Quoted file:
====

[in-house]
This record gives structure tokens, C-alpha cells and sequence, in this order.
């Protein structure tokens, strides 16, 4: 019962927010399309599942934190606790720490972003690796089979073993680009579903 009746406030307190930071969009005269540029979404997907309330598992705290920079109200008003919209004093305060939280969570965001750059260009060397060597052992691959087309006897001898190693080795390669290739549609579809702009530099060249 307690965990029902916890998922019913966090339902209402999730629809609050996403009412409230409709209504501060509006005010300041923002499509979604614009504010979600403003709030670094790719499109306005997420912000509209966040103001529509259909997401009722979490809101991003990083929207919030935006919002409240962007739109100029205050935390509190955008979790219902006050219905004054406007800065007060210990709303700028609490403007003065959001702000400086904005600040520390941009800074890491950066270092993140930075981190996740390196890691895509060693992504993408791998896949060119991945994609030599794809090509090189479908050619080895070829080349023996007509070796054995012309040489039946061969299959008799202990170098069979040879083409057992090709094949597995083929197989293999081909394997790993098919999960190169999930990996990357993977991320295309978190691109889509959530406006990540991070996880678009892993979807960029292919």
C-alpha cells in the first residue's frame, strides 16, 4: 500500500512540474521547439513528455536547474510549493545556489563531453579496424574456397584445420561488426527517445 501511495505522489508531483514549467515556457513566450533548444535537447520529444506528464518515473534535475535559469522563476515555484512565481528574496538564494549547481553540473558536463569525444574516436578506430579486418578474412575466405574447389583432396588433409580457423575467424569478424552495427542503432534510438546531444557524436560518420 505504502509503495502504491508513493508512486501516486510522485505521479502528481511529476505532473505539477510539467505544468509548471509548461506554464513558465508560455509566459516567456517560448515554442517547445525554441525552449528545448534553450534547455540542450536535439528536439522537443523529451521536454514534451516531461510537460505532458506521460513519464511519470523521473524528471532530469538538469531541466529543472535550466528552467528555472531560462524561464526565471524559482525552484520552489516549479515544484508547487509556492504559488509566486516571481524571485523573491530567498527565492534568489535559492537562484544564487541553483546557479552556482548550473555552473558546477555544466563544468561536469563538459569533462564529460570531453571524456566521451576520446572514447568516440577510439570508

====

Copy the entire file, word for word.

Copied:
[in-house]
This record gives structure tokens, C-alpha cells and sequence, in this order.
């Protein structure tokens, strides 16, 4: 019962927010399309599942934190606790720490972003690796089979073993680009579903 009746406030307190930071969009005269540029979404997907309330598992705290920079109200008003919209004093305060939280969570965001750059260009060397060597052992691959087309006897001898190693080795390669290739549609579809702009530099060249 307690965990029902916890998922019913966090339902209402999730629809609050996403009412409230409709209504501060509006005010300041923002499509979604614009504010979600403003709030670094790719499109306005997420912000509209966040103001529509259909997401009722979490809101991003990083929207919030935006919002409240962007739109100029205050935390509190955008979790219902006050219905004054406007800065007060210990709303700028609490403007003065959001702000400086904005600040520390941009800074890491950066270092993140930075981190996740390196890691895509060693992504993408791998896949060119991945994609030599794809090509090189479908050619080895070829080349023996007509070796054995012309040489039946061969299959008799202990170098069979040879083409057992090709094949597995083929197989293999081909394997790993098919999960190169999930990996990357993977991320295309978190691109889509959530406006990540991070996880678009892993979807960029292919």
C-alpha cells in the first residue's frame, strides 16, 4: 500500500512540474521547439513528455536547474510549493545556489563531453579496424574456397584445420561488426527517445 501511495505522489508531483514549467515556457513566450533548444535537447520529444506528464518515473534535475535559469522563476515555484512565481528574496538564494549547481553540473558536463569525444574516436578506430579486418578474412575466405574447389583432396588433409580457423575467424569478424552495427542503432534510438546531444557524436560518420 505504502509503495502504491508513493508512486501516486510522485505521479502528481511529476505532473505539477510539467505544468509548471509548461506554464513558465508560455509566459516567456517560448515554442517547445525554441525552449528545448534553450534547455540542450536535439528536439522537443523529451521536454514534451516531461510537460505532458506521460513519464511519470523521473524528471532530469538538469531541466529543472535550466528552467528555472531560462524561464526565471524559482525552484520552489516549479515544484508547487509556492504559488509566486516571481524571485523573491530567498527565492534568489535559492537562484544564487541553483546557479552556482548550473555552473558546477555544466563544468561536469563538459569533462564529460570531453571524456566521451576520446572514447568516440577510439570508